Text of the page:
Mintra has introduced new anti-fraud security to its elearning courses to further enhance the integrity of the online examination process. eProctoring - the remote invigilation of assessments using a webcam and monitoring software – is now available as a cost-effective and viable alternative to face-to-face proctoring in a training centre setting.
The technology monitors for potentially suspicious activity during the assessment process - for example another person being present or additional web browsers being opened – in an effort to detect and prevent candidate cheating.
When candidates log in to a course assessment, they go through a registration process where a number of still images of their face are taken by the webcam. They are then presented with guidelines about the type of activities that may trigger a red flag, such as very low lighting which makes it difficult to see what is happening, detection of background conversations and the webcam having a limited view of the room
Any activity that the software determines as being suspicious is logged and the filmed assessment is then reviewed before a decision is taken on whether the candidate should pass or fail on the grounds of potential fraud. Employers are advised of the outcome and have the right of appeal should they disagree with the determination.
The use of remote proctoring has increased significantly since the global Covid-19 pandemic led to widespread closures of classrooms and training centres where invigilators would normally oversee the examination process. Research suggests that half of the institutions (54%) are currently using online or remote proctoring services and another 23% are planning or considering using them.
eProctoring complements the identity verification (IDV) functionality launched by Mintra earlier this year. That solution uses biometric face matching to cross-check a webcam image with a form of photographic identity, which gives an assurance that the person on screen is the candidate who should be taking the test.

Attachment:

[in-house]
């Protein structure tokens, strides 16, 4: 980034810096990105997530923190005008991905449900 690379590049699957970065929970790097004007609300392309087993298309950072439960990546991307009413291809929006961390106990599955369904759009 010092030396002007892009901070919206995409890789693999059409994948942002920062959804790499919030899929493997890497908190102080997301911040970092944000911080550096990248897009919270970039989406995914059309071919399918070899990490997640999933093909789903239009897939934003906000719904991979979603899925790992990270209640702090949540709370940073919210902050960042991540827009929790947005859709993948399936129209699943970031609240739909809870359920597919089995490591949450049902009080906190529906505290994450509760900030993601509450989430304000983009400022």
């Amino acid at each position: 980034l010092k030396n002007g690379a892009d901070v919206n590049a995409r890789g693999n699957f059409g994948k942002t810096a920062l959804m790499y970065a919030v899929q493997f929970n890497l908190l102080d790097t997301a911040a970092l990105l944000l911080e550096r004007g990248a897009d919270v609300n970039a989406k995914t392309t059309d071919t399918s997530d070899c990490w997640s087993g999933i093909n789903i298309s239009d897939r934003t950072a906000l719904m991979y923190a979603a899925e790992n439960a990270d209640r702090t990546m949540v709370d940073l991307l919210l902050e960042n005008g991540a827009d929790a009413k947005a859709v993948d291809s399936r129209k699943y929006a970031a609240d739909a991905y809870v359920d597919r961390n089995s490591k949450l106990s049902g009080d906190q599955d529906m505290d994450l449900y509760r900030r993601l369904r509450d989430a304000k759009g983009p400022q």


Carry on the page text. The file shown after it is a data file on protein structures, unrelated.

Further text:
Paul Munro, Mintra group innovation director
Paul Munro, group innovation director, said eproctoring offered an effective anti-fraud solution to employers and standards bodies requiring heightened security of online assessments. He added: “Our customers see the future of training as digital, but some have concerns about potential loopholes for cheating when exams are not taken at a training centre in the presence of an invigilator.
“Our clients operate in sectors where it is essential that employees can develop and demonstrate their knowledge to ensure safe operations, so we understand how important it is to support them in closing those loopholes. eProctoring gives our customers high-level assurance on the integrity of the process so they can feel confident that safety is not being compromised.
“The eproctoring functionality has the added benefit of being extremely cost-effective with a reduction in time and resource because there is no requirement to factor in staff and travel costs associated with a training centre model. It is far more convenient as candidates can simply log on from their PC or laptop in any location.”
In addition to IDV, Mintra is also able to provide clients with an enhanced level of security through 360 monitoring. The latter involves monitoring through two cameras – one on the PC or laptop and the other on a mobile device - to provide a better view of candidates and their environment.
Paul said that eproctoring does not require clients to install new software or modules to Trainingportal – Mintra’s learning and competency management system on which online assessments are performed.
He explained: “Our eproctoring solution is less intrusive than, for example, Teams or Zoom. Nothing needs to be installed on PC, as the proctoring is done through a web browser. Images taken during the assessment are collected stored in line with our GDPR policy.”
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